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KC-X: And the Winner Is, Boeing!

by John Reed on February 24, 2011

There you have it, folks. Boeing just pulled off the upset victory and defeated EADS to win a KC-X contract that will ultimately be worth roughly $35 billion to build 179 aerial tankers to replace the Air Force’s oldest KC-135s.

In this third round of the decade-long KC-X saga, the Chicago-based company fended off European defense giant EADS’ aggressive bid to become a major player in the U.S. defense market.

Many thought EADS would win, given the fact that it’s KC-45 offering is based off a newer, bigger airplane (the Airbus A330) than Boeing’s NewGen Tanker which is based on the 30-year old 767 design.

However, Boeing was the “clear winner,” according to a Congressional source cited by sister site, DoDBuzz.

EADS won the last go-round of KC-X in 2008 but that award soon fizzled as Boeing successfully protested the contract, saying the Air Force wasn’t clear about its requirements in the RfP for the tankers. Oh, and don’t forget the first attempt to replace the tankers with leased 767s back in 2002 and 2003. That went really well.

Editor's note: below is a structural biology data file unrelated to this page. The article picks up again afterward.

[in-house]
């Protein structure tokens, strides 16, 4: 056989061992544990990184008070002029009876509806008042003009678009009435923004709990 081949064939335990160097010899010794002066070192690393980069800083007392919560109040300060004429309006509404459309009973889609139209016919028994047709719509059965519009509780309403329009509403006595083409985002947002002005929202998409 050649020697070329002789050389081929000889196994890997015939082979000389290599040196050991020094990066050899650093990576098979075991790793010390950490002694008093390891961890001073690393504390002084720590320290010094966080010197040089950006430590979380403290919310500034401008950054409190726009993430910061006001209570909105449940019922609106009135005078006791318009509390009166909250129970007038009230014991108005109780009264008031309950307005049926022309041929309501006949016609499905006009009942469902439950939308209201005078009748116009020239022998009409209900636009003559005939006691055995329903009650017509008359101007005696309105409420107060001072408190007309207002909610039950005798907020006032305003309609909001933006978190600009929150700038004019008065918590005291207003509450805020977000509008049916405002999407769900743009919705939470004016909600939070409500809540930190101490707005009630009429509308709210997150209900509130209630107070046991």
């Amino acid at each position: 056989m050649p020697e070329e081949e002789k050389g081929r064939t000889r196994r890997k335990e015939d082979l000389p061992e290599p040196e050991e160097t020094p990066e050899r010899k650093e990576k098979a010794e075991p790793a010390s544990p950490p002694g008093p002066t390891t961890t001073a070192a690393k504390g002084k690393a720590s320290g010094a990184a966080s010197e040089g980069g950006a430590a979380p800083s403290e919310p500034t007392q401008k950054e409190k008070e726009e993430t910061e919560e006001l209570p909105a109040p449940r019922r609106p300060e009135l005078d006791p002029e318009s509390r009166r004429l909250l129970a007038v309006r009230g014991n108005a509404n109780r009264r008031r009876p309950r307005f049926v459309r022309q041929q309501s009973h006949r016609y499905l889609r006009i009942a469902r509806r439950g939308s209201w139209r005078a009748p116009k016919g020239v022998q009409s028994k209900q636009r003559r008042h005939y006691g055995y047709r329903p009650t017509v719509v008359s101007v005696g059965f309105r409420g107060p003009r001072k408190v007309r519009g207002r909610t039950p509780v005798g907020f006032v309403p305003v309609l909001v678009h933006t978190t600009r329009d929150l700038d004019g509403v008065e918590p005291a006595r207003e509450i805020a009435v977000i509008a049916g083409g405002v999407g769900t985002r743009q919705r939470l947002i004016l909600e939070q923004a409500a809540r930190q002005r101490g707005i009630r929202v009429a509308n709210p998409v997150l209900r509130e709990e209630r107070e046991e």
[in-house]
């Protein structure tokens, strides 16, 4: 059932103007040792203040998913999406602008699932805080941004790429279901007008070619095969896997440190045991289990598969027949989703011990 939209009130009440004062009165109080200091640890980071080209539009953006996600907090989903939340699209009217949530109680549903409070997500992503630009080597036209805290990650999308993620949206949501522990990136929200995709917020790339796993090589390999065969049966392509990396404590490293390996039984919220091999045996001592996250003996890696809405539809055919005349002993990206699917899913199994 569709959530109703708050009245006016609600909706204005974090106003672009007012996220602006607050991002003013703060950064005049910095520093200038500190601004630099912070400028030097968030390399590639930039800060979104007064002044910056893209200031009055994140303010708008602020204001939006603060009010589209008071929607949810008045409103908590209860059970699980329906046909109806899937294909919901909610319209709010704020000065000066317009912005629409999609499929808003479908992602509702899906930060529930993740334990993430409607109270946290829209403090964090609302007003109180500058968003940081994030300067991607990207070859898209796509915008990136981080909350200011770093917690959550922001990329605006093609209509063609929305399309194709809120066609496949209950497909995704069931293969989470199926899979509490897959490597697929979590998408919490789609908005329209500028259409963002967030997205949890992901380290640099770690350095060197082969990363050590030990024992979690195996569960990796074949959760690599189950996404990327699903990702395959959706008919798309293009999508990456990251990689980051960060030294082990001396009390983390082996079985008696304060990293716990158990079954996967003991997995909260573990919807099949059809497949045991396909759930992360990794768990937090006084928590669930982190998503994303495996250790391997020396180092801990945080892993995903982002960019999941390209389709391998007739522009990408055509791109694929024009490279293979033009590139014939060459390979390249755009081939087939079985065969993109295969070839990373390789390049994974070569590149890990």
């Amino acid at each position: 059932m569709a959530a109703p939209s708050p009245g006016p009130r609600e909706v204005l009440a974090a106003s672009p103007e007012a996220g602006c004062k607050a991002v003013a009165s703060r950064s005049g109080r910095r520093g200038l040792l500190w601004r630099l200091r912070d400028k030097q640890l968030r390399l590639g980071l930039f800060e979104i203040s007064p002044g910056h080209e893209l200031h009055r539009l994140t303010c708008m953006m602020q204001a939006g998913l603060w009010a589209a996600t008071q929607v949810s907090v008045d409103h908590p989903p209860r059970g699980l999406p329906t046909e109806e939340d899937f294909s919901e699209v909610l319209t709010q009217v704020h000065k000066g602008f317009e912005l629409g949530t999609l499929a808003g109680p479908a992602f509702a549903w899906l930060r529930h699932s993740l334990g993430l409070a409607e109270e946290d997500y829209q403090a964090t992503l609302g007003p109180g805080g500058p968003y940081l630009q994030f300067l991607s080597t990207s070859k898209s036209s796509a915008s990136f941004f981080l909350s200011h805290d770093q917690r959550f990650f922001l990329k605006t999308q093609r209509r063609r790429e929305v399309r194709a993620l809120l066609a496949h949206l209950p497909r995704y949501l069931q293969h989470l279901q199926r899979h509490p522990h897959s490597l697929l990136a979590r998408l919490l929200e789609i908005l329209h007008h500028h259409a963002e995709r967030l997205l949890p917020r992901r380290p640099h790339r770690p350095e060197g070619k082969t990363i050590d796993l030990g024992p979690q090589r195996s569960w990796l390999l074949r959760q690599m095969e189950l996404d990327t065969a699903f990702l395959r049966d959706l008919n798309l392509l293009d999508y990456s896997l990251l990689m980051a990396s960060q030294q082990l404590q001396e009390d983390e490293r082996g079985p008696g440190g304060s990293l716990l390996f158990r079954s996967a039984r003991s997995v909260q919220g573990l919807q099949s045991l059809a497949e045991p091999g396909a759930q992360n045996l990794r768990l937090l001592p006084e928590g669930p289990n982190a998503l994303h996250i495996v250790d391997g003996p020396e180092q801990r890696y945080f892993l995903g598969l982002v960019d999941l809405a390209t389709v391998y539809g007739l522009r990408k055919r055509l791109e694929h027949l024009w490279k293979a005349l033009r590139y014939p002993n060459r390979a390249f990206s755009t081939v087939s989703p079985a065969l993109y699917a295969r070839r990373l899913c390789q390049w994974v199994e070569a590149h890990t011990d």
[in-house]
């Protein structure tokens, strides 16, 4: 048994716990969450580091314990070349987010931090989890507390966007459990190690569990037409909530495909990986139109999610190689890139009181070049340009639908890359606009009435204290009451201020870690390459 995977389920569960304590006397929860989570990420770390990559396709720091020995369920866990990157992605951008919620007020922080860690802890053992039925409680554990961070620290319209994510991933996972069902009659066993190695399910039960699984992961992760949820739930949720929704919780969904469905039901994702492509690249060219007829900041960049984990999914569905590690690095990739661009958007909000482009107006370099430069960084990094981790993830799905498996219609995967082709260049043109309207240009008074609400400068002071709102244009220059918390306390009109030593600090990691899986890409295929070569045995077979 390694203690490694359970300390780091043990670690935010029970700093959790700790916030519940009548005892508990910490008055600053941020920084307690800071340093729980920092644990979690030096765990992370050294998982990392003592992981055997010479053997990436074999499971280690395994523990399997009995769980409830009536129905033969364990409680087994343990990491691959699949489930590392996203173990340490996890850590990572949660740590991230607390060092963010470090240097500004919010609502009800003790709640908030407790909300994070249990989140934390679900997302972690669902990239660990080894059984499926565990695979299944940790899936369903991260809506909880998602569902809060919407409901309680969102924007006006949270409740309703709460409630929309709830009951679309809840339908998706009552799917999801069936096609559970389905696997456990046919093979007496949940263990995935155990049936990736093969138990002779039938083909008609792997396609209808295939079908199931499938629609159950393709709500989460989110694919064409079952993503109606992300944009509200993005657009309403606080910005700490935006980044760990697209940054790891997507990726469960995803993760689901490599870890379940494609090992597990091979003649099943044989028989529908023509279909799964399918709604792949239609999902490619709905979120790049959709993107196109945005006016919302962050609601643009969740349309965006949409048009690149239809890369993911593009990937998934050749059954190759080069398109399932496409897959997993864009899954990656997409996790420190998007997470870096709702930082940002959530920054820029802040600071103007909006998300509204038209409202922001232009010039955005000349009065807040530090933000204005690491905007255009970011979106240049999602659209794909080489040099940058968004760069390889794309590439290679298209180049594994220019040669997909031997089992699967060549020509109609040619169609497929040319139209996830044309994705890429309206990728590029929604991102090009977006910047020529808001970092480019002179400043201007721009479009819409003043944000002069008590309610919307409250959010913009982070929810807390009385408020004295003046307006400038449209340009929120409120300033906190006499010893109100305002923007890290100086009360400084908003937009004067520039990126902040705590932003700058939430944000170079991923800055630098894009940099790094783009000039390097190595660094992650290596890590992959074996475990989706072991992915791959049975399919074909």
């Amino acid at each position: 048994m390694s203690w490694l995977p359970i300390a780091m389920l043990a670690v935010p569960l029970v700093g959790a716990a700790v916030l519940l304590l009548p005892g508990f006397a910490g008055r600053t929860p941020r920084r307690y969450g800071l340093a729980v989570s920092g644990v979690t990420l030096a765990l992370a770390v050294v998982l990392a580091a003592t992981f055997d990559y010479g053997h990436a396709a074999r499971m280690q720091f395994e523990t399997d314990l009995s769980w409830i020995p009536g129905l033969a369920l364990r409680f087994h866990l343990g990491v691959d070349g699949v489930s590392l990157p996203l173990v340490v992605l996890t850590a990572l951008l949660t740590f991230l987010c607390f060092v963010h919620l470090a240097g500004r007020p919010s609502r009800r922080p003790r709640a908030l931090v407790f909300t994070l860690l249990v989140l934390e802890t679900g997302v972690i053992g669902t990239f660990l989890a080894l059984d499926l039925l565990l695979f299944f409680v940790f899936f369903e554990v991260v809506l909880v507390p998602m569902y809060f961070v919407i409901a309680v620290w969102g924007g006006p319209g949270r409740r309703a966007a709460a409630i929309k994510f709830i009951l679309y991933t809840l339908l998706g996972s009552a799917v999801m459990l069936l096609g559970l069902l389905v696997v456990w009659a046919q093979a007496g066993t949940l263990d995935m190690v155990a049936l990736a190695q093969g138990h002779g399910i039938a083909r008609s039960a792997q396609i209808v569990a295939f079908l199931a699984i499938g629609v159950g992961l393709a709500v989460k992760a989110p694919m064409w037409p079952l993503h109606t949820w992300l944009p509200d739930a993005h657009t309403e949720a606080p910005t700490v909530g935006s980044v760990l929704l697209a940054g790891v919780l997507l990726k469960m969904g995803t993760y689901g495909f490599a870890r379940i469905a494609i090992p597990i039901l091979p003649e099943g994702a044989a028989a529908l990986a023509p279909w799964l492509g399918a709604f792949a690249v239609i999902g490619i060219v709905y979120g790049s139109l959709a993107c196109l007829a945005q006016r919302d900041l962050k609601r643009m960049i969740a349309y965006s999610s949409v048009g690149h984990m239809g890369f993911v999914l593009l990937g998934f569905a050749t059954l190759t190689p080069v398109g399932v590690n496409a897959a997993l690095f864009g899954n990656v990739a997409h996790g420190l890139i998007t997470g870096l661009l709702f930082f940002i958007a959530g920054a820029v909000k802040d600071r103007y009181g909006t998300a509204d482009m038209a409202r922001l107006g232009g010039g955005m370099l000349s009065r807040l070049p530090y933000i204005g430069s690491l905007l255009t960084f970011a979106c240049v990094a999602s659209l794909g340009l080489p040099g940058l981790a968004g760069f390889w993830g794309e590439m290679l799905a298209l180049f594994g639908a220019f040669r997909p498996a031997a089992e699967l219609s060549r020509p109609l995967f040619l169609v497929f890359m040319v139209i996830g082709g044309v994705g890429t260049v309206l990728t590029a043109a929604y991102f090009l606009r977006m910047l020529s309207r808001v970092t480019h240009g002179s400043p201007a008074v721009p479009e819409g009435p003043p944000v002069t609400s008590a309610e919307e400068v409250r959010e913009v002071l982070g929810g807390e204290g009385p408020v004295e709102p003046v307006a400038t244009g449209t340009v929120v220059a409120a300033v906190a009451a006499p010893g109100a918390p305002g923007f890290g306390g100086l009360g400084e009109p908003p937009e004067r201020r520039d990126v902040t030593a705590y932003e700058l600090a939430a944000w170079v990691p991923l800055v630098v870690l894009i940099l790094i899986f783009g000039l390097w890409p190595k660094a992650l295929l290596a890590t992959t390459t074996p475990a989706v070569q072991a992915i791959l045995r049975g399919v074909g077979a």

Hopefully, hopefully, hopefully, this will be the end of the ordeal and the Air Force can start replacing the 50-plus year old KC-135s.

Still, the service is prepared for another protest. From DoDBuzz:

“Let me say right off we have assumed there might be a protest,” Air Force Secretary Mike Donley said last week at the Air Force Association conference in Orlando. “We have taken a lot of care and extra time in our source selection process.” Donley, said “we certainly hope the offerors will not decide to protest but we recognize it is their right to do so.”

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